It isn’t yet clear however whether the amendment will ultimately save those businesses whose credit had been previously blocked and allow homeowners to complete construction works by the given deadlines. 

Construction worker wiping sweat off his brow.

As things stand, 30 percent of renovation works on single-family homes must be completed by September 30th, 2022. Photo by Valentine CHAPUIS / AFP

On this note, it is worth mentioning that there was no provision made under the amendment to extend timeframes for claiming the bonus.

As things stand, those renovating single-family homes still need to complete 30 percent of renovation works by September 30th and must achieve 100-percent completion by December 31st in order to benefit from the funds.

READ ALSO: Nine things we’ve learned about claiming Italy’s building ‘superbonus’

Those renovating certain other types of buildings, or those in areas with higher seismic risk, have until 2025 to claim.

Looming deadlines notwithstanding, both the Italian Banking Association (Associazione Bancaria Italiana, ABI) and the National Constructors Association (Associazione Nazionale Costruttori Edili, ANCE) have expressed cautious satisfaction over the latest amendment, with the former praising the measure as a “step forward”.

Five Star Movement leader Giuseppe Conte, who was responsible for introducing the bonus while prime minister in 2020, commended the amendment, saying that a solution had finally been found for the “businesses, workers and families who had been forgotten by all”.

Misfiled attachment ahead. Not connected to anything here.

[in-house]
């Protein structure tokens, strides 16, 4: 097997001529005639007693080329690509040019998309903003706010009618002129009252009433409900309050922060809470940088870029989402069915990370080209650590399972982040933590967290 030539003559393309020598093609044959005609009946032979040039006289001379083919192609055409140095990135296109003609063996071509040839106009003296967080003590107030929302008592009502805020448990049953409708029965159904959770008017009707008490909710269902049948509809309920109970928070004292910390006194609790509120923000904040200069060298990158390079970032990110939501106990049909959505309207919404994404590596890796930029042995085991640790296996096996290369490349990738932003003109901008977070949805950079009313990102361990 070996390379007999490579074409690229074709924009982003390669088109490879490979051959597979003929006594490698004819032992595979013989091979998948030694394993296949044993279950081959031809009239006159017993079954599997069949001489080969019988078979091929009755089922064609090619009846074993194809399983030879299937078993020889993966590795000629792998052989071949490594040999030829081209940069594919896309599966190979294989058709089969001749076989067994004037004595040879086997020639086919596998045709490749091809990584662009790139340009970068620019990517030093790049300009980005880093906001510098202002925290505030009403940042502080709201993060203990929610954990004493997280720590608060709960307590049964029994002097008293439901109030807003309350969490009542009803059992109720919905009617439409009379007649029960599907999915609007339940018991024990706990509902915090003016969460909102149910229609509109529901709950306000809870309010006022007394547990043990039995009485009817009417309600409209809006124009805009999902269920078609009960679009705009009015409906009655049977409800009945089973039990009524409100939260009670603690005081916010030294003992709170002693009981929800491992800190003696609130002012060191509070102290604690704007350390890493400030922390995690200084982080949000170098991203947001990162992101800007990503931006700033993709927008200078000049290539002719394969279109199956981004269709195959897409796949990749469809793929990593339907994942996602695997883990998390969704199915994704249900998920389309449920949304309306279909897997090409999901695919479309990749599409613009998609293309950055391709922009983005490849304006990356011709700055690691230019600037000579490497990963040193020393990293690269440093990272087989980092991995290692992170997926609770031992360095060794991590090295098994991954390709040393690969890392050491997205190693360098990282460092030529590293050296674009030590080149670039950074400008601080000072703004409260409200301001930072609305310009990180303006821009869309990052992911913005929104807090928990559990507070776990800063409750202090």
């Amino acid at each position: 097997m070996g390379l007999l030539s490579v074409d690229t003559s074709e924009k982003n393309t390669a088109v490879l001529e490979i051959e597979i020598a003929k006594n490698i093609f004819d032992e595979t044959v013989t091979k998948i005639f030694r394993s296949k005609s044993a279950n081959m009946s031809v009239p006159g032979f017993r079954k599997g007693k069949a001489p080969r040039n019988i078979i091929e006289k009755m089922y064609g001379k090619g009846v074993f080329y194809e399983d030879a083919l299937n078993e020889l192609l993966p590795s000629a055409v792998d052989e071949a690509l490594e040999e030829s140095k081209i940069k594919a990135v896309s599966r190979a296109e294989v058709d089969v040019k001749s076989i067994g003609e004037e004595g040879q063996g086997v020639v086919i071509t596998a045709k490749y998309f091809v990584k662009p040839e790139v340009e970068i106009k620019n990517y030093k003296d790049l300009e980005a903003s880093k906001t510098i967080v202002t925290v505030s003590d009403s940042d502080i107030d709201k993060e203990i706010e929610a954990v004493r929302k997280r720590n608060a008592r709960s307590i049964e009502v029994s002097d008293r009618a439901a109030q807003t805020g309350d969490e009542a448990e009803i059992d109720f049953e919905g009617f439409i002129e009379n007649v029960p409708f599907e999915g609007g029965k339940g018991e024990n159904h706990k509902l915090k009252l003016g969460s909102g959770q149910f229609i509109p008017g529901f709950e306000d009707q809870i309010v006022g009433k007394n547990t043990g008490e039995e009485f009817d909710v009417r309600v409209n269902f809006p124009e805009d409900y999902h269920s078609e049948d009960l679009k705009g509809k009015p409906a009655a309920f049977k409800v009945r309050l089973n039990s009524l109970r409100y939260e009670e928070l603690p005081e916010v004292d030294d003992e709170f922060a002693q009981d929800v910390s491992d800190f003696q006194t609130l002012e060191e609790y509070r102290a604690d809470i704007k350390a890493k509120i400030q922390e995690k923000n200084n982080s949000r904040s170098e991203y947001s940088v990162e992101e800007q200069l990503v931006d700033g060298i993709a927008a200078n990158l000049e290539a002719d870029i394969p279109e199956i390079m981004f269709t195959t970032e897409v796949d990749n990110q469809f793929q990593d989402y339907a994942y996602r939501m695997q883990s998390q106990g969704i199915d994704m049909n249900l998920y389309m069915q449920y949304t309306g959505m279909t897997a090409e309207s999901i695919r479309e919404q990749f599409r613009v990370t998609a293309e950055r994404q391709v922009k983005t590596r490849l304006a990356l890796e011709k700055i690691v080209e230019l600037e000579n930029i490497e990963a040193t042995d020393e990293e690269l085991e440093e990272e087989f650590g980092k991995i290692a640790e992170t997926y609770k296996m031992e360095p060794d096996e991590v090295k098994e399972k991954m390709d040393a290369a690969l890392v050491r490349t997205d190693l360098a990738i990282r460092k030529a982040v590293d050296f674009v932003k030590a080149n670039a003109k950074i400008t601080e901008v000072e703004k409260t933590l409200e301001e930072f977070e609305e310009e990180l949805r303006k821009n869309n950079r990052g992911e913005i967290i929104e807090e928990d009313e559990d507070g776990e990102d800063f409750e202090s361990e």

Others aren’t sure however that the latest update will solve the issues for good. 

Notably, the president of the National Council of Surveyors (CNG), Maurizio Savincelli, said the amendment would not fully resolve the credit transfer blockage as “banks will likely wait for new measures, including memos from the Italian Revenue Agency” before they reopen lines of credit.

Please note that The Local cannot advise on individual cases. For more information on claiming Italy’s building bonuses, homeowners are advised to consult a qualified Italian building surveyor or financial advisor.

See more in our Italian property section.

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MONEY

Britons in Italy: How have you been affected by the drop in the value of the pound?

The value of the pound against the euro has fallen again in recent days following the UK government's mini-budget. But how will it impact your lives in Italy? We want to hear from you.

Britons in Italy: How have you been affected by the drop in the value of the pound?

The pound is on the slide once again and that means that for those of you living in Italy who have income in sterling, it could have a huge impact.

It is of course not the first time the pound has dropped in value. We saw the same happen in the immediate aftermath of the Brexit referendum, which hit many of our readers hard.

British pensioners living across Italy who received their income in pounds were particularly hard hit.

Please take a minute to fill in this survey and share it with people you know. We’d like to explain just how a drop in the value of the pound affects the lives of UK nationals living abroad.

Thanks for your time.